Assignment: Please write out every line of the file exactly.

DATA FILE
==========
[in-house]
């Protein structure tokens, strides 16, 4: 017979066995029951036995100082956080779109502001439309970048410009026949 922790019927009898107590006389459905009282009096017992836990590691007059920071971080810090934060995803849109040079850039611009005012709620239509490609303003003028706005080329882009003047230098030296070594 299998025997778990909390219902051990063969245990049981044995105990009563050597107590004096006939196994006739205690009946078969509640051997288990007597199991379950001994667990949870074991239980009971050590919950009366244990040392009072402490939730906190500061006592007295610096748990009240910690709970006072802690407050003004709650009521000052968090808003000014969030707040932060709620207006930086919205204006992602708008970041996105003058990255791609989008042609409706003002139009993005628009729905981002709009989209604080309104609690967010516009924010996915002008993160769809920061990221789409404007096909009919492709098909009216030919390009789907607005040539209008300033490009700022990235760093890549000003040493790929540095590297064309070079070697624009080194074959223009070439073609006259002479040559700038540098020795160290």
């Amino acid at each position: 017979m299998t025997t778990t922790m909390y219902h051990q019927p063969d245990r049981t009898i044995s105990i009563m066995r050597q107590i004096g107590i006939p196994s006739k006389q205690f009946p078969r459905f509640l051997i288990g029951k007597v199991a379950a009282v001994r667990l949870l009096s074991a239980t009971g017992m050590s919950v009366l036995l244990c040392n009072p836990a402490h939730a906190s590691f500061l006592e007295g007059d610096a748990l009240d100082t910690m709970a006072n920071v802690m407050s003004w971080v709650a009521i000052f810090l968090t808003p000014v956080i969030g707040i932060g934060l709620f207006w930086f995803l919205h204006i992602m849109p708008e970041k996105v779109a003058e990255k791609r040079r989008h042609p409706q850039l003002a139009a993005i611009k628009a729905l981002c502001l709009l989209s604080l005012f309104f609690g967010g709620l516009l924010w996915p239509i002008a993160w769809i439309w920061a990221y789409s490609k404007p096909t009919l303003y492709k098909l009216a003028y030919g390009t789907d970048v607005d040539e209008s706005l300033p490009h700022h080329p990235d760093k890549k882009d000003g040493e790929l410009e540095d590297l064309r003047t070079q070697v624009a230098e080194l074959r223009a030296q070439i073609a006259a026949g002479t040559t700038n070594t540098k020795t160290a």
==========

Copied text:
[in-house]
């Protein structure tokens, strides 16, 4: 017979066995029951036995100082956080779109502001439309970048410009026949 922790019927009898107590006389459905009282009096017992836990590691007059920071971080810090934060995803849109040079850039611009005012709620239509490609303003003028706005080329882009003047230098030296070594 299998025997778990909390219902051990063969245990049981044995105990009563050597107590004096006939196994006739205690009946078969509640051997288990007597199991379950001994667990949870074991239980009971050590919950009366244990040392009072402490939730906190500061006592007295610096748990009240910690709970006072802690407050003004709650009521000052968090808003000014969030707040932060709620207006930086919205204006992602708008970041996105003058990255791609989008042609409706003002139009993005628009729905981002709009989209604080309104609690967010516009924010996915002008993160769809920061990221789409404007096909009919492709098909009216030919390009789907607005040539209008300033490009700022990235760093890549000003040493790929540095590297064309070079070697624009080194074959223009070439073609006259002479040559700038540098020795160290």
């Amino acid at each position: 017979m299998t025997t778990t922790m909390y219902h051990q019927p063969d245990r049981t009898i044995s105990i009563m066995r050597q107590i004096g107590i006939p196994s006739k006389q205690f009946p078969r459905f509640l051997i288990g029951k007597v199991a379950a009282v001994r667990l949870l009096s074991a239980t009971g017992m050590s919950v009366l036995l244990c040392n009072p836990a402490h939730a906190s590691f500061l006592e007295g007059d610096a748990l009240d100082t910690m709970a006072n920071v802690m407050s003004w971080v709650a009521i000052f810090l968090t808003p000014v956080i969030g707040i932060g934060l709620f207006w930086f995803l919205h204006i992602m849109p708008e970041k996105v779109a003058e990255k791609r040079r989008h042609p409706q850039l003002a139009a993005i611009k628009a729905l981002c502001l709009l989209s604080l005012f309104f609690g967010g709620l516009l924010w996915p239509i002008a993160w769809i439309w920061a990221y789409s490609k404007p096909t009919l303003y492709k098909l009216a003028y030919g390009t789907d970048v607005d040539e209008s706005l300033p490009h700022h080329p990235d760093k890549k882009d000003g040493e790929l410009e540095d590297l064309r003047t070079q070697v624009a230098e080194l074959r223009a030296q070439i073609a006259a026949g002479t040559t700038n070594t540098k020795t160290a």